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Sun, Others Prep Java Integration Spec - InternetNews.
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Sun, Others Prep Java Integration Spec

Several vendors led by Sun Microsystems have published a draft of Java Business Integration (JBI), a blueprint for facilitating Java software integration based on service-oriented architecture (SOA).

Also known as Java Specification Request (JSR) 208, JBI is a new container model for hosting pluggable integration as event-driven services in an SOA, according to David Chappell, vice president and chief technology evangelist for Sonic Software and member of the JSR 208 expert group.

The spec is being developed through the Java Community Process (JCP) by more than 22 vendors, including Novell, Oracle and Sonic. Apache, JBoss and IONA joined Wednesday, and while BEA and IBM had supported JSR 208, both left recently, according to Chappell.

The goal of the spec is to alleviate the pains associated with the integration of software from disparate vendors, providing greater portability and code reuse, both key characteristics of an SOA .

Integration developers will be able fit a JBI-compliant BPEL engine, an XSLT-based transformation engine or XPath-based routing services into one container, paring production costs.

At a glance, JBI might look as though it overlaps with functionality from the BPEL spec, which Microsoft, IBM and BEA Systems spearheaded along with many of the vendors associated with JBI. Chappell said this is a misnomer.

"JBI and BPEL are very complementary in that JBI provides a container environment in which to host a BPEL engine, which will allow that BPEL engine on to other integration services through an enterprise service bus," Chappell told internetnews.com. Sonic specializes in ESBs , which links applications via XML and Web services .

While this may be the case, the emphasis on BPEL seems to be the reason major J2EE software makers IBM and BEA left the JBI table. IBM spokesman Ronald Favali confirmed IBM is not supporting JSR 208.

But Chappell said the prospect of standardized integration seems to scare off some vendors who rely on Java-based application servers and messaging middleware.

"JSR 208 is looking to do standardized integration just as the J2EE spec standardized the app server space," Chappell said. "What that's going to lead to is an increased choice for customers and a reduced cost, and IBM, being one of the entrenched vendors in this space, probably feels threatened by this trend of standardization of integration components."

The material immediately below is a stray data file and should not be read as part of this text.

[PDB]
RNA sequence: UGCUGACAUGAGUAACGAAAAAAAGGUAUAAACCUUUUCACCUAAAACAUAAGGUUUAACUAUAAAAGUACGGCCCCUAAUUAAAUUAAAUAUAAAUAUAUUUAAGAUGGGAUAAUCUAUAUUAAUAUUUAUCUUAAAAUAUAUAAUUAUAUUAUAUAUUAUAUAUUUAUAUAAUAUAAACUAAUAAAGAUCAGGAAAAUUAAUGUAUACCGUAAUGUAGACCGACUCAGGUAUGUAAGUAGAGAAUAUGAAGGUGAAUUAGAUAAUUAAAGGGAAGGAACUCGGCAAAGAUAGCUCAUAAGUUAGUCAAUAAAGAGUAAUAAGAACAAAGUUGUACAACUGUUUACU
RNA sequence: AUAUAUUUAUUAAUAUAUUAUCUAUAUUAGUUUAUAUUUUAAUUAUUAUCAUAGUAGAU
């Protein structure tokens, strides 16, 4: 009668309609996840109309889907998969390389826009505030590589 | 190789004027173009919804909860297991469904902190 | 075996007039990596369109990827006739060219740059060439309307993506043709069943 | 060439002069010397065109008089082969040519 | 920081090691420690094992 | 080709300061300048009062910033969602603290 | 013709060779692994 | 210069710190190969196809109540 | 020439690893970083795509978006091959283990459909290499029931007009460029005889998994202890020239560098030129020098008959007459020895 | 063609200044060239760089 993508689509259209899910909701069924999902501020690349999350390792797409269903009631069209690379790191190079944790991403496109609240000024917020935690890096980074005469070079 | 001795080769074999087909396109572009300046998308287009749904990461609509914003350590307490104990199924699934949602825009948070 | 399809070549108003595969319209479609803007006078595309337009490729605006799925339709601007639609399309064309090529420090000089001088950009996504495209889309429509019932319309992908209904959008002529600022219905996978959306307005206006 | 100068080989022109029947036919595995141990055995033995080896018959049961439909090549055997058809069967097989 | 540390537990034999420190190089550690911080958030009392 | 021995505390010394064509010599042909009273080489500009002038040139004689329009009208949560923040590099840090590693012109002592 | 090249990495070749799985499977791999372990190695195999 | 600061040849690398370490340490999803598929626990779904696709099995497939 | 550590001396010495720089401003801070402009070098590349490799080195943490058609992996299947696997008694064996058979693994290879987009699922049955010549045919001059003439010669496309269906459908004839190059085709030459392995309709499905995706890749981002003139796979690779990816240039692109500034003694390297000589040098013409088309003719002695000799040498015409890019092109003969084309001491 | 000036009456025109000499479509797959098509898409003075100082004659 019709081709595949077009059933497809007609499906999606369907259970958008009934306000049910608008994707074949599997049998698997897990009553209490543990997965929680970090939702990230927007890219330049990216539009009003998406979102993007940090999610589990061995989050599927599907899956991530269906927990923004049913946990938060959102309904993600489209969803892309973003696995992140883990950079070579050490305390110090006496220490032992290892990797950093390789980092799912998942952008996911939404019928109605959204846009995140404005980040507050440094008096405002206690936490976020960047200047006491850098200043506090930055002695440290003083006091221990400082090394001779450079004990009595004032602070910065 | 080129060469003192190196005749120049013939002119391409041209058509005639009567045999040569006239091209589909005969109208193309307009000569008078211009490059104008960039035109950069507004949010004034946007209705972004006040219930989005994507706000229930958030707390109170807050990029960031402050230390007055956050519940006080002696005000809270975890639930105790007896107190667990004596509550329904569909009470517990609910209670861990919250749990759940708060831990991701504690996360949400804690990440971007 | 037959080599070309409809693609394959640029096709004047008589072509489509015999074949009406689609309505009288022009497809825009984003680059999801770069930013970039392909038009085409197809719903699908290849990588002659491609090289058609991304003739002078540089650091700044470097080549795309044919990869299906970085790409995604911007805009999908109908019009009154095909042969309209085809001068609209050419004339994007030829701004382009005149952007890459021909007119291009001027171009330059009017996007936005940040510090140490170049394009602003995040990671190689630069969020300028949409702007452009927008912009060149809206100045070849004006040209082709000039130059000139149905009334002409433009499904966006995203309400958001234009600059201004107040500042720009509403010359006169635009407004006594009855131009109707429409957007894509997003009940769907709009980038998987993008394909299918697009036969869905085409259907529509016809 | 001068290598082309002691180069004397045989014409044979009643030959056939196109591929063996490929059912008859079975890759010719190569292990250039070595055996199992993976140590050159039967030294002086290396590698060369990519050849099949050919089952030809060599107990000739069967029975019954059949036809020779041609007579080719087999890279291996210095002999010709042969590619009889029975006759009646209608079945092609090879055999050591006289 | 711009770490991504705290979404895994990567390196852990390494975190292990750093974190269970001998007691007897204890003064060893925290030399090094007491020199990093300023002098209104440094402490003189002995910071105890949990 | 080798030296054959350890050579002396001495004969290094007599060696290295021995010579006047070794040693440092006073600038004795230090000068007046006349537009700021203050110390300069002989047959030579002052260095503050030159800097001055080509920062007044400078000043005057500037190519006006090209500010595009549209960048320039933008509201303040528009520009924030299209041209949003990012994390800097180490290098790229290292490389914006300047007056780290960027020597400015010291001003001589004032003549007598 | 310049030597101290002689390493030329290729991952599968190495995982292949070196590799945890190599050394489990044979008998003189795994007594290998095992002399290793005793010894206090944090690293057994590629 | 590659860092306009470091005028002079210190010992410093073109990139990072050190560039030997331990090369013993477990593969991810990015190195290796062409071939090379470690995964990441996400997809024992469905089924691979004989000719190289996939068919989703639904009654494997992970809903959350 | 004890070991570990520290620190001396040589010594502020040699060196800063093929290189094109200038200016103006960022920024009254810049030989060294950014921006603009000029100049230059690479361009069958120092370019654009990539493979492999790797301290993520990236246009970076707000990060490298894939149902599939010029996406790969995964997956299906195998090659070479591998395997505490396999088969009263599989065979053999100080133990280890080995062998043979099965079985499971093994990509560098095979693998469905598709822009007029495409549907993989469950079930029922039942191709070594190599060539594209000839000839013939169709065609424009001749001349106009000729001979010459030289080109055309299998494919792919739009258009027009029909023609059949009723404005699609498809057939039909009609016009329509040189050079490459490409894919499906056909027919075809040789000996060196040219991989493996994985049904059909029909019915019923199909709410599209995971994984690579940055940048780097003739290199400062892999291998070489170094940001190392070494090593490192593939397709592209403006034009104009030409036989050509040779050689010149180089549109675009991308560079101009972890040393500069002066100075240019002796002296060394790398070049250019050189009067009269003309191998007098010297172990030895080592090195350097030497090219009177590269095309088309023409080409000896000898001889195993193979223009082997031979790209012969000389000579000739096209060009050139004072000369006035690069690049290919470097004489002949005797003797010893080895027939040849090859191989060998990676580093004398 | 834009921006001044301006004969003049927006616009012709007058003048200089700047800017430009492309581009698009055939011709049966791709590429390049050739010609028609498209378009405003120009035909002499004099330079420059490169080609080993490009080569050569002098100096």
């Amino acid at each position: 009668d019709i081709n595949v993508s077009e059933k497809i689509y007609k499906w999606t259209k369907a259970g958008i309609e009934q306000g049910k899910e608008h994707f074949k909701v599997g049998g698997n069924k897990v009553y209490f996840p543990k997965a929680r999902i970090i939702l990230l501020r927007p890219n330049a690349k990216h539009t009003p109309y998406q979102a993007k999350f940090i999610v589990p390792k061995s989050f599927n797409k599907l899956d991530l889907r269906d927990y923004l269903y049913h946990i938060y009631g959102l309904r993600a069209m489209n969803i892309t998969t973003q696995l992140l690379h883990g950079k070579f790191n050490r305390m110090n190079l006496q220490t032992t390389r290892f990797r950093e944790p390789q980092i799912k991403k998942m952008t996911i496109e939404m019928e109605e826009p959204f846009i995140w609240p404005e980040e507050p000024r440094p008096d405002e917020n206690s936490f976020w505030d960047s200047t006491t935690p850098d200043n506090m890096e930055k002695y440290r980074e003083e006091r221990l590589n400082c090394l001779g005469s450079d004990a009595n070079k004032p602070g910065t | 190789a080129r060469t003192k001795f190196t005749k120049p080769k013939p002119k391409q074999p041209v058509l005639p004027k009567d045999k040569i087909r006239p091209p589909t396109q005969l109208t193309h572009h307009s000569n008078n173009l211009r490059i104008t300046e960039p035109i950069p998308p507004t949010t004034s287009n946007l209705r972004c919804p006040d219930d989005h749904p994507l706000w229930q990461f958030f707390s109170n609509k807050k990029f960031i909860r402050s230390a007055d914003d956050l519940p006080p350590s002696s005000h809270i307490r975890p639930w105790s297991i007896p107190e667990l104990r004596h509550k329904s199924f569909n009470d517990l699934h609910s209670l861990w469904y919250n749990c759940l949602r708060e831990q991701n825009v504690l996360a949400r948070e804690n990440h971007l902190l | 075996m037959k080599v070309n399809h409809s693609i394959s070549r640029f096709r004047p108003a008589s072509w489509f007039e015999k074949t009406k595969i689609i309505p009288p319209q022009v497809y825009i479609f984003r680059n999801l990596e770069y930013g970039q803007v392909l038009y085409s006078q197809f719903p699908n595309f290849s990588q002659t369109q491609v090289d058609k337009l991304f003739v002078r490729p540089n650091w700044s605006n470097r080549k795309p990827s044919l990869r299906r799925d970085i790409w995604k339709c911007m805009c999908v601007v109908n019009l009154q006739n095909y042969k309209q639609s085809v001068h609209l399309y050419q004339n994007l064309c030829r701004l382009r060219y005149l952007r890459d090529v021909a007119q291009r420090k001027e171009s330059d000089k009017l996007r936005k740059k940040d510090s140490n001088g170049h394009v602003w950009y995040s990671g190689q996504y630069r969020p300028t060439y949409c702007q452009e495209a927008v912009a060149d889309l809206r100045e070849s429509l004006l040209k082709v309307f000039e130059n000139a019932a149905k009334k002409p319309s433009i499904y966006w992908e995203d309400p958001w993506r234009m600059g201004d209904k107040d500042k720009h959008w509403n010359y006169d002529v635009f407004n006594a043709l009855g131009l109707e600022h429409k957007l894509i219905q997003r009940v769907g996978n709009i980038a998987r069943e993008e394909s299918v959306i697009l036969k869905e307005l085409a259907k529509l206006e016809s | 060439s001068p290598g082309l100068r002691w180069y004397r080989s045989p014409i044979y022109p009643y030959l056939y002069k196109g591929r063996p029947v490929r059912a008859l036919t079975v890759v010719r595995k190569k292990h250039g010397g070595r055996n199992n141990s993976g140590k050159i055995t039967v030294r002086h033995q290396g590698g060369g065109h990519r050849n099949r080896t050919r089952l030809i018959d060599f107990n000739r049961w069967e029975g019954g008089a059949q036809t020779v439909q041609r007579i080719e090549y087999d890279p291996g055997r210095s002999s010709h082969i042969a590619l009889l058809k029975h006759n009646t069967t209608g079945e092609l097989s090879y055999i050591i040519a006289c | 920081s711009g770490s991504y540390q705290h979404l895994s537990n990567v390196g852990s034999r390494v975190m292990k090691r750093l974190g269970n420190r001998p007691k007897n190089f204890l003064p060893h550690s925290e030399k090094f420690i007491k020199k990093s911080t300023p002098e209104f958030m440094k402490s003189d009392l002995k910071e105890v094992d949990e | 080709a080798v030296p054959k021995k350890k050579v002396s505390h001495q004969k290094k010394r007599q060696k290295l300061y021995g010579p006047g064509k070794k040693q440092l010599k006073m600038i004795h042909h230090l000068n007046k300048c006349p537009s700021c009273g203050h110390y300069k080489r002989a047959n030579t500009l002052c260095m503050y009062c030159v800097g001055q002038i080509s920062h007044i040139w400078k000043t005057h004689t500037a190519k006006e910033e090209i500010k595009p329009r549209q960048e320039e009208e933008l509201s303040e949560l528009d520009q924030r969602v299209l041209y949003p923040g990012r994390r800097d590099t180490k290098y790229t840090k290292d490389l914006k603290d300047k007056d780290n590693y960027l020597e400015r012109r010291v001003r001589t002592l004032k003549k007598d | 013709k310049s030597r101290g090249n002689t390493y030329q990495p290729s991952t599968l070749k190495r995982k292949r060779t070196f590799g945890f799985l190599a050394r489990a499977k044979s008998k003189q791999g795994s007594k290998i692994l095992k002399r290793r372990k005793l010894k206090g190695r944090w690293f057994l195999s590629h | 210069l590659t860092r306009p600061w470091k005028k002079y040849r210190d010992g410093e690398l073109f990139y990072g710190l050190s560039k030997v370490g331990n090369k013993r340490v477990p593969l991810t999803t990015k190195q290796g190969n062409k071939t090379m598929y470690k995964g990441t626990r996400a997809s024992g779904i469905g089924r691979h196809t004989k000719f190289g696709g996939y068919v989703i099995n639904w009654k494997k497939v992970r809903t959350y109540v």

But IBM, considered by some analysts to be a leading standards driver in the software market, is buckling down on BPEL, which is now being shepherded by standards group OASIS.

"IBM is focusing efforts for business integration around other specs that are further along, such as BPEL," Favali told internetnews.com, adding that Big Blue remains an active, committed member to the JCP.

ZapThink analysts Ronald Schmelzer and Jason Bloomberg called the news positive for the Java community, but issued words of caution to the vendors. Their concern is that because the spec is Java-oriented, it will lock out others.

"There's nothing here that enables the development of heterogeneous SOAs that are deployed on a wide range of infrastructure types, including Microsoft, mainframe and non-Java environments," Schmelzer told internetnews.com. "It might be the foundation for Java-based SOA, which is great, but that will by definition only serve a part of the market need."

Schmelzer also argued the spec will be a tough sell without support from leading vendors IBM and BEA. "What if IBM and BEA come up with their own Java-based spec? They'll need to deal with that," he said.

Bloomberg said one of the reasons there seems to be so much clash between Sun and IBM with regard to Java is that IBM now positions itself as the leading Java software provider, while Sun argues it is still the leader. This has triggered "some kind of holy war" against the likes of IBM and BEA in which Sun is trying to "maintain its tenuous hold on Java."

"There's clearly a need for both JBI and its metadata-driven approach to business integration," Bloomberg told internetnews.com. "Should JBI become established, it will be the best way to support business integration metadata approaches, including WS-BPEL and the related output from the W3C Choreography Working Group on the Java platform.

"However, the political battles among vendors risk sinking JBI before it gains the traction it needs to be successful," he said.

While such political battles have been waged frequently during the last few years, recent events have bridged gaps separating Sun, IBM and Microsoft, generally considered the prevailing camps in software standards advancement. Sun, through its settlement with Microsoft, has joined Web Services standards efforts, such as WS-Notification and WS-Eventing.